How do I find an infected file?

Detecting a virus or Trojan in your computer in some cases may be a complex problem requiring a technical qualification; however, in other cases that may be a pretty straightforward task – this all depends on the degree of the malware complexity and the methods used to hide the malicious code embedded into the system. In the difficult cases when special methods (e.g. rootkit technologies) are employed to disguise and conceal the malicious code in the system, a non-professional may be unable to track down the infected file. This problem may require special utilities or actions, like connecting the hard disk to another computer or booting the system from a CD. However, if a regular worm or simple Trojan is around, you may be able to track it down using fairly simple methods.

The vast majority of worms and Trojan need to take control when the system starts. There are two basic ways for that:

  • A link to the infected file is written to the autorun keys of the Windows registry;
  • The infected file is copied to an autorun folder in Windows.

The most common autorun folders in Windows 2000 and XP are as follows:

%Documents and Settings%\%user name%\Start Menu\Programs\Startup\
%Documents and Settings%\All Users\Start Menu\Programs\Startup\

There are quite a number of autorun keys in the system register, the most popular keys include Run, RunService, RunOnce и RunServiceOnce, located in the following register folders:

[HKEY_LOCAL_MACHINE\SOFTWARE\Microsoft\Windows\CurrentVersion\]
[HKEY_CURRENT_USER\SOFTWARE\Microsoft\Windows\CurrentVersion\]

Most probably, a search at the above locations will yield several keys with names that don’t reveal much information, and paths to the executable files. Special attention should be paid to the files located in the Windows system catalog or root directory. Remember names of these files, you will need them in the further analysis.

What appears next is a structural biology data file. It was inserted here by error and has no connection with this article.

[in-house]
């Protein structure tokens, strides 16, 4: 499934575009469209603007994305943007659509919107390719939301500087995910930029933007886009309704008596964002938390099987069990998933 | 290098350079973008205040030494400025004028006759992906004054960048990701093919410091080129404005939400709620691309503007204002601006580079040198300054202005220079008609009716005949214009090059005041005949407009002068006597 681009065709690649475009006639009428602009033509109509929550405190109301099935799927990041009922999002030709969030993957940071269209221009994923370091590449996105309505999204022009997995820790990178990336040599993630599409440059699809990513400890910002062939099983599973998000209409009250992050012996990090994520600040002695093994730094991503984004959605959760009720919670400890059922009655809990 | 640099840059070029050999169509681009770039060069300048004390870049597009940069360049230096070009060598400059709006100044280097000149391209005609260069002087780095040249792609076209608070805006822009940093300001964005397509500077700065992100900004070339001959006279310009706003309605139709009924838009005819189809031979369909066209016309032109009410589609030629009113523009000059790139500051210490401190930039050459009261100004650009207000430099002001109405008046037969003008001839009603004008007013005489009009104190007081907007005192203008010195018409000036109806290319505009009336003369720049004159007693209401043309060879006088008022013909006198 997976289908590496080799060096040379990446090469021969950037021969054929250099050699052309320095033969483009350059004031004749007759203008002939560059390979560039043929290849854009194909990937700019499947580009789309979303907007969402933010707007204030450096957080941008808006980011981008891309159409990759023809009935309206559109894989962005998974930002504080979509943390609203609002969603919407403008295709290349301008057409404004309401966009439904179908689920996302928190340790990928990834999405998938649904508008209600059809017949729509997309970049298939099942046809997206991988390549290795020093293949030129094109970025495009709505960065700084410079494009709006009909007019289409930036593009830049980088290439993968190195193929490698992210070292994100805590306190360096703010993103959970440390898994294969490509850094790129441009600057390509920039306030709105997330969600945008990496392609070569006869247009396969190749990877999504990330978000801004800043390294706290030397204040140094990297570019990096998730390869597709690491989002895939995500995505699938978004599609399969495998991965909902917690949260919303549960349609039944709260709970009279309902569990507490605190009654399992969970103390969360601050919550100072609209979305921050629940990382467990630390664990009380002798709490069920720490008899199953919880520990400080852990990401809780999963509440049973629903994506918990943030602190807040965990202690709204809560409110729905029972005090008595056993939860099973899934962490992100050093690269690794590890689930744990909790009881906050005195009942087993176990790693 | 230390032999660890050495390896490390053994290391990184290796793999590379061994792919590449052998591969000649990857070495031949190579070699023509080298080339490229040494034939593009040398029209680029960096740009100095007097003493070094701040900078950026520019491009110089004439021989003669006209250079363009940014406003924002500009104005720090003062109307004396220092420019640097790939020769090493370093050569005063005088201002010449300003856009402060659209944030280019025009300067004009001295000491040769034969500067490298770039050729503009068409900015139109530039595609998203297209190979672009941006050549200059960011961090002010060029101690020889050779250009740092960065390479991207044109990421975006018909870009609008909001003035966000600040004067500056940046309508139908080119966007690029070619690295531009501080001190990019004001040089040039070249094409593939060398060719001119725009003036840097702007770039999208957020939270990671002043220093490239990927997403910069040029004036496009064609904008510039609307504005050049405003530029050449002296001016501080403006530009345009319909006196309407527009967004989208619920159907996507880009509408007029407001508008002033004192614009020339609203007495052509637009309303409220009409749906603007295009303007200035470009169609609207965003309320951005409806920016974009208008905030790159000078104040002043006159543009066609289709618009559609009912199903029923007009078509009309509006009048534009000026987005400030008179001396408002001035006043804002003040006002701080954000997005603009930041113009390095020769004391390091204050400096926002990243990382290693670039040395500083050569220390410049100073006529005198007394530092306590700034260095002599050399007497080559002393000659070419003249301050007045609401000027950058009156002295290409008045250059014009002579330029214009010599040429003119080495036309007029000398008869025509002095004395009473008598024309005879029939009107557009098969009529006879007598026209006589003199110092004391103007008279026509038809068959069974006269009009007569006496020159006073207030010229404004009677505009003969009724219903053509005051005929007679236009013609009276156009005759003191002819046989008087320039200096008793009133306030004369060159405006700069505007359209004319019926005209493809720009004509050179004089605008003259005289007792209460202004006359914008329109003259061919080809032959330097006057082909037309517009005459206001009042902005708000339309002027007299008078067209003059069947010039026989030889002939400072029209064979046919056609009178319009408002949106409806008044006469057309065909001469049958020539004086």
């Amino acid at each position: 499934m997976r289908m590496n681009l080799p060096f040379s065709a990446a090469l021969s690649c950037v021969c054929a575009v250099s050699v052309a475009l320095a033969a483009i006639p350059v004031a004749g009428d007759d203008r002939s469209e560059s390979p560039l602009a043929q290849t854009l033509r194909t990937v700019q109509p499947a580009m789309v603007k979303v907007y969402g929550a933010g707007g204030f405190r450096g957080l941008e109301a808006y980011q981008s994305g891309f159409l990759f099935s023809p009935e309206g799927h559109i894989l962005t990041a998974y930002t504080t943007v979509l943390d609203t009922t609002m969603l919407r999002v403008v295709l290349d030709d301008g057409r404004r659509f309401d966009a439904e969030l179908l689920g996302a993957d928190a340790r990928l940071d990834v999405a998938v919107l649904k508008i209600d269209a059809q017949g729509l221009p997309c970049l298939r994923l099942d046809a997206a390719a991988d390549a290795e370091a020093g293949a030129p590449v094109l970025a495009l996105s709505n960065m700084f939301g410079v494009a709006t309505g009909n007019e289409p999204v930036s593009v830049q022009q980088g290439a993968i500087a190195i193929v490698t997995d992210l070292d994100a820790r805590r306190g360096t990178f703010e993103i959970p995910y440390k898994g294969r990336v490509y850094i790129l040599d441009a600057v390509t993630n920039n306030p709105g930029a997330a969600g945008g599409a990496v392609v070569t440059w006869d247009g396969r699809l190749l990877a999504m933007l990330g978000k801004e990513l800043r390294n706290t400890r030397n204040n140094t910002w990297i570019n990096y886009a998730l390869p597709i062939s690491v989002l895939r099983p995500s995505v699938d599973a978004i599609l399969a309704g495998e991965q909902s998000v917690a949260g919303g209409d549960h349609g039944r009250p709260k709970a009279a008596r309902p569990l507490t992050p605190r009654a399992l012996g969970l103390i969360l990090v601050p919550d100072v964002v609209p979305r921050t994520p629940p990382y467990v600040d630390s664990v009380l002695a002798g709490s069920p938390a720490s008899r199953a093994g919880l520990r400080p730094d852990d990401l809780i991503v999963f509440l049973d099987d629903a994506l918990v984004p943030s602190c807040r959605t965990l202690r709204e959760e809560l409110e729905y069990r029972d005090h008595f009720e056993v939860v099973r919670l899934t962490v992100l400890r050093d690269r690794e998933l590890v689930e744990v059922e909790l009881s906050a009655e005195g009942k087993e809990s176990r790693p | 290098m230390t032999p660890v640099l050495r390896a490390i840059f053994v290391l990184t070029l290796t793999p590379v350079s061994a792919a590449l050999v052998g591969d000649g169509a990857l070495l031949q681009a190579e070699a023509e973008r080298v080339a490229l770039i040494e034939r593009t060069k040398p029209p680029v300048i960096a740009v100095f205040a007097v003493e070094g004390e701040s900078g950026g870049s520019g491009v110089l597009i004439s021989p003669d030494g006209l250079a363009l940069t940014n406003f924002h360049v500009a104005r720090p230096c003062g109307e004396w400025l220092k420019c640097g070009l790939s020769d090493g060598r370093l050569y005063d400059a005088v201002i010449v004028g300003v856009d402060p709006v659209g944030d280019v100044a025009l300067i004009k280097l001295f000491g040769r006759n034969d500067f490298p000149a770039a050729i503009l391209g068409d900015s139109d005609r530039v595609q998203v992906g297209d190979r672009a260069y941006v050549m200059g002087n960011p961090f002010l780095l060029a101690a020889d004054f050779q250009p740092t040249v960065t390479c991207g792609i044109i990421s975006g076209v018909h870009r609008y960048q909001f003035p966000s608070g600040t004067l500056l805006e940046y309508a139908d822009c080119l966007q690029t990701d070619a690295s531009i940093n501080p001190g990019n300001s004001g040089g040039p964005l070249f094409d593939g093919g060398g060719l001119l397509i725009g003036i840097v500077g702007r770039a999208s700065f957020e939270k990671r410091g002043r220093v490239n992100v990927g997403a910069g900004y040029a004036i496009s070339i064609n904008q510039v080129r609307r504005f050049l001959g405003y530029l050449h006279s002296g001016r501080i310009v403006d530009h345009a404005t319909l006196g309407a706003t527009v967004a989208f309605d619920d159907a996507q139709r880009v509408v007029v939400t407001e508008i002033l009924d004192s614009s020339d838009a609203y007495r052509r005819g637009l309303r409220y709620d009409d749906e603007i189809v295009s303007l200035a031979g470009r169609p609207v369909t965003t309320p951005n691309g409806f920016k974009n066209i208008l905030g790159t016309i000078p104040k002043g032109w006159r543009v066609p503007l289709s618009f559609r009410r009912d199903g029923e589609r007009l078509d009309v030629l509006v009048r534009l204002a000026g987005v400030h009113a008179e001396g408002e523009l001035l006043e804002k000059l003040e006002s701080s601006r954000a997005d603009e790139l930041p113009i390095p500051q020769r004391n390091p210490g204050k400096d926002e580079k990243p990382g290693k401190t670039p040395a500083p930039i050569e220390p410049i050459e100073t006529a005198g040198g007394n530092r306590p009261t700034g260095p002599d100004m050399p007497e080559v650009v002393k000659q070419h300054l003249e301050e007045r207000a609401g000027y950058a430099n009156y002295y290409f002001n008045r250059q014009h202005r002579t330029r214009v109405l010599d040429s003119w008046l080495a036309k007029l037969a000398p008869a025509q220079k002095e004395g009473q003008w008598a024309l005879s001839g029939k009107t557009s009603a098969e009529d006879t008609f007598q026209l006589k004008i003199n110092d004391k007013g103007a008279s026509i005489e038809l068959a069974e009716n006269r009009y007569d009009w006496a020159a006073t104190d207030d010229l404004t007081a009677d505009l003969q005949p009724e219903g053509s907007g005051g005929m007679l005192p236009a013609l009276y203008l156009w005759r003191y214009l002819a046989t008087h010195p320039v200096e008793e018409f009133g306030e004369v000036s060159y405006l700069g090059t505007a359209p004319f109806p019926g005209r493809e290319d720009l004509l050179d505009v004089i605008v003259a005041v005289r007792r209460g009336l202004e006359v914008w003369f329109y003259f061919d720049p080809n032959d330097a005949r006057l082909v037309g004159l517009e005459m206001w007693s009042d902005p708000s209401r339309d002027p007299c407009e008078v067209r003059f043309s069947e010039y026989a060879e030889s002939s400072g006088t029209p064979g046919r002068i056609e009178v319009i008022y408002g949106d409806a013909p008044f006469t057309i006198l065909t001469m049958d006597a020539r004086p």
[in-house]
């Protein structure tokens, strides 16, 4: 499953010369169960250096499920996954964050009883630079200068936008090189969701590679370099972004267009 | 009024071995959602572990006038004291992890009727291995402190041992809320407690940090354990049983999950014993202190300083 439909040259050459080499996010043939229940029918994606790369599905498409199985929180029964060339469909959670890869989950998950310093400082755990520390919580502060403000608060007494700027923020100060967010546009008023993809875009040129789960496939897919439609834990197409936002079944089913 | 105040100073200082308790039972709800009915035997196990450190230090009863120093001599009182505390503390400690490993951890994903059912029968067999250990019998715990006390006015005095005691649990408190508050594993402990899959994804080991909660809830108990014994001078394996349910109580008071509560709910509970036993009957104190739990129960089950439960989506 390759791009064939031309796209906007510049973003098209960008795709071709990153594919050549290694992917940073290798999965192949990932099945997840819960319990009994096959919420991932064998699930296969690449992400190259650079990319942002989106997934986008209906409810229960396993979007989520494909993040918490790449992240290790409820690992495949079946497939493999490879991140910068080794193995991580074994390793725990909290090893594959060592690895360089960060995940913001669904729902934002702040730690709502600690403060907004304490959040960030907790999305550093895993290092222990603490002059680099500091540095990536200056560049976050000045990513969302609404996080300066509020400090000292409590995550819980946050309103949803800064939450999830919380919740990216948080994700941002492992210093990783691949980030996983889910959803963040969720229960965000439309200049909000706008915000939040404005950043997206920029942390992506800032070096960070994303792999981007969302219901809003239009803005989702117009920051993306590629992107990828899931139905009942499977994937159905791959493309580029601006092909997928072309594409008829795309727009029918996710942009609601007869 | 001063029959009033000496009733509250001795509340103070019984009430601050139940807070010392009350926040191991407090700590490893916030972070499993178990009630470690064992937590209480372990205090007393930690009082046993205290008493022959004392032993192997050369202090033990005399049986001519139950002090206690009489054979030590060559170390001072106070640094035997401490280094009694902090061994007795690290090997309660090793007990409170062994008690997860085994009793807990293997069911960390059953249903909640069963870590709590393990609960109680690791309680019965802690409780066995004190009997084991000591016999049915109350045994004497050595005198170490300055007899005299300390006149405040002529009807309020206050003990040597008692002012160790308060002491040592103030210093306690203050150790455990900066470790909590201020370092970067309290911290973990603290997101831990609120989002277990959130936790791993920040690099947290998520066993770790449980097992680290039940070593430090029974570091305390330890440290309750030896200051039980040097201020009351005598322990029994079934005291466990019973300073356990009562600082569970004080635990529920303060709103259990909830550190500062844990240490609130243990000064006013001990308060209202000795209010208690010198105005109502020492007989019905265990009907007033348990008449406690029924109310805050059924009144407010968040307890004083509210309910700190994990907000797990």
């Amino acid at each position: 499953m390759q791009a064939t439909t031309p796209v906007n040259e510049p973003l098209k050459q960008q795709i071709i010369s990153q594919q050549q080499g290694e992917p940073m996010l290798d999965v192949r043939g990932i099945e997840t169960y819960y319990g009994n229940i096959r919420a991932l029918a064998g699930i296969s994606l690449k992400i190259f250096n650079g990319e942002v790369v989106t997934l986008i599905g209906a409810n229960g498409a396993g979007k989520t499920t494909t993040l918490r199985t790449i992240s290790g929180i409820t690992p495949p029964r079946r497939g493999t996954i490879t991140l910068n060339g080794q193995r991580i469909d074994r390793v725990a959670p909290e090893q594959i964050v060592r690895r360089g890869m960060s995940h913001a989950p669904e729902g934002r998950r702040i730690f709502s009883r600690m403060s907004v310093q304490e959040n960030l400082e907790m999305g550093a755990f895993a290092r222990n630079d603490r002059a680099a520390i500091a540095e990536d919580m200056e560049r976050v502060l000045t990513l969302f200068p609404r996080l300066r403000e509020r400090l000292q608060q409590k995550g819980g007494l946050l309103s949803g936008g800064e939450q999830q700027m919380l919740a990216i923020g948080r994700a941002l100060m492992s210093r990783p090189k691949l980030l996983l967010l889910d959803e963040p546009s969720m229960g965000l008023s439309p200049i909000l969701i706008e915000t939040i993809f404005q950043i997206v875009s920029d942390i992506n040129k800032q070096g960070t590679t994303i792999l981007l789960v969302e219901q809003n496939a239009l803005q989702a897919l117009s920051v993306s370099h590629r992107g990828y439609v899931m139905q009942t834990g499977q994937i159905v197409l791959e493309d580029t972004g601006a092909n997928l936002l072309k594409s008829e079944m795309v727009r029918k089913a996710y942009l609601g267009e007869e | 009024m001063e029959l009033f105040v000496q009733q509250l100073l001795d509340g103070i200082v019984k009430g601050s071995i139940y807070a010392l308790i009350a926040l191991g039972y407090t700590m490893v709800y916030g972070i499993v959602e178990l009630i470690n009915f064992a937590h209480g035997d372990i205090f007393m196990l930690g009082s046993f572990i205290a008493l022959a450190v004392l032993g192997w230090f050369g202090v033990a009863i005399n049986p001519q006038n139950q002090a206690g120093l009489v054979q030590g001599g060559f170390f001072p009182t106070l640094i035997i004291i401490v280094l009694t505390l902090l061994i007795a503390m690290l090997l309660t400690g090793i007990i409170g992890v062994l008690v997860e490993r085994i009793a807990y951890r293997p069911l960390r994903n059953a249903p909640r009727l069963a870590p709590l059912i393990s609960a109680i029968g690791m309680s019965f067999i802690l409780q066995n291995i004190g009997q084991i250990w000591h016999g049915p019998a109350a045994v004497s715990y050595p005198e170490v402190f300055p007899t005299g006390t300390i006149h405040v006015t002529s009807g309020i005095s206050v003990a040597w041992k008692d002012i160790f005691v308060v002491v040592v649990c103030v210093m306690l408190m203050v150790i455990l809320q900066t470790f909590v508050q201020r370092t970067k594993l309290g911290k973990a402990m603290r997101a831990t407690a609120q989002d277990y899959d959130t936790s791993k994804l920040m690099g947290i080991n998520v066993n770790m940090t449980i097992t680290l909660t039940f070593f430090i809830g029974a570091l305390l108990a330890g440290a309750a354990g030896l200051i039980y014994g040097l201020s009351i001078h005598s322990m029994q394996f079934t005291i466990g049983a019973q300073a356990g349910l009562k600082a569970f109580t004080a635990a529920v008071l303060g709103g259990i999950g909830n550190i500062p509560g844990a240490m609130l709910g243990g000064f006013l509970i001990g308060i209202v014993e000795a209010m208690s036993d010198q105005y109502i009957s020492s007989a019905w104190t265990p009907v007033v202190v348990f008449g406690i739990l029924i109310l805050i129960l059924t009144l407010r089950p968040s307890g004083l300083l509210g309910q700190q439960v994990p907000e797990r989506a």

Writing to the following key is also common:

[HKEY_CLASSES_ROOT\exefile\shell\open\command\]

The default value of this key is “%1" %*”.

Windows’ system (and system 32) catalog and root directory are the most convenient place to set worms and Trojans. This is due to 2 facts: the contents of these catalogs are not shown in the Explorer by default, and these catalogs host a great number of different system files, functions of which are completely unknown to a lay user. Even an experienced user will probably find it difficult to tell if a file called winkrnl386.exe is part of the operating system or foreign to it.

It is recommended to use any file manager that can sort file by creation/modification date, and sort the files located within the above catalogs. This will display all recently created and modified files at the top of the catalog – these very files will be of interest to the researcher. If any of these files are identical to those occurring in the autorun keys, this is the first wake-up call.

Advanced users can also check the open network ports using netstat, the standard utility. It is recommended to set up a firewall and scan the processes engaged in network activities. It is also recommended to check the list of active processes using dedicated utilities with advanced functionalities rather than the standard Windows utilities – many Trojans successfully avoid being detected by standard Windows utilities.

However, no universal advice can be given for all occasions. Advanced worms and Trojans occur every now then that are quite difficult to track down. In this case, it is best to consult the support service of the IT security vendor that released your antivirus client, a company offering IT assistance services, or ask for help at specialized web forums. Such web resources include www.virusinfo.info and anti-malware.ru (Russian language), and www.rootkit.com and www.gmer.net (English). Similar forums designed to assist users are also run by many antivirus companies.